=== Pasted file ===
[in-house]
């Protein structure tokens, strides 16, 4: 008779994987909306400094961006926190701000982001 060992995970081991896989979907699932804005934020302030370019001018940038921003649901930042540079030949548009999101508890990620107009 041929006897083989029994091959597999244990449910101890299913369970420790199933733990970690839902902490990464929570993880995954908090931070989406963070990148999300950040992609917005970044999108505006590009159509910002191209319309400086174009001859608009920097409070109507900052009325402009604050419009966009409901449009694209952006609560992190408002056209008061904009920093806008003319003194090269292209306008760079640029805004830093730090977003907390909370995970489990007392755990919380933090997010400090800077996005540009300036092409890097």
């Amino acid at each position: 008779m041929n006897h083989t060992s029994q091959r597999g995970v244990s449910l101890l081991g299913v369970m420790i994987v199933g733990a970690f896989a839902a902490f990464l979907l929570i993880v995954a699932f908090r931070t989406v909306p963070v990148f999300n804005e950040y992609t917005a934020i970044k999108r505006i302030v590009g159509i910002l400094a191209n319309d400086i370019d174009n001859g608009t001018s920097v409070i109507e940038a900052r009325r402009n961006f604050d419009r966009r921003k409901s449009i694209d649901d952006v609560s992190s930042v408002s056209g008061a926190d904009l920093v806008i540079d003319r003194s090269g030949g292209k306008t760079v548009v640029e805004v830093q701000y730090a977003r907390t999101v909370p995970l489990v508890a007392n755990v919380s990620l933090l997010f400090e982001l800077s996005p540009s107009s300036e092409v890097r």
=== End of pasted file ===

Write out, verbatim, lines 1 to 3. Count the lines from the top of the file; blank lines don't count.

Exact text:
[in-house]
């Protein structure tokens, strides 16, 4: 008779994987909306400094961006926190701000982001 060992995970081991896989979907699932804005934020302030370019001018940038921003649901930042540079030949548009999101508890990620107009 041929006897083989029994091959597999244990449910101890299913369970420790199933733990970690839902902490990464929570993880995954908090931070989406963070990148999300950040992609917005970044999108505006590009159509910002191209319309400086174009001859608009920097409070109507900052009325402009604050419009966009409901449009694209952006609560992190408002056209008061904009920093806008003319003194090269292209306008760079640029805004830093730090977003907390909370995970489990007392755990919380933090997010400090800077996005540009300036092409890097």
């Amino acid at each position: 008779m041929n006897h083989t060992s029994q091959r597999g995970v244990s449910l101890l081991g299913v369970m420790i994987v199933g733990a970690f896989a839902a902490f990464l979907l929570i993880v995954a699932f908090r931070t989406v909306p963070v990148f999300n804005e950040y992609t917005a934020i970044k999108r505006i302030v590009g159509i910002l400094a191209n319309d400086i370019d174009n001859g608009t001018s920097v409070i109507e940038a900052r009325r402009n961006f604050d419009r966009r921003k409901s449009i694209d649901d952006v609560s992190s930042v408002s056209g008061a926190d904009l920093v806008i540079d003319r003194s090269g030949g292209k306008t760079v548009v640029e805004v830093q701000y730090a977003r907390t999101v909370p995970l489990v508890a007392n755990v919380s990620l933090l997010f400090e982001l800077s996005p540009s107009s300036e092409v890097r």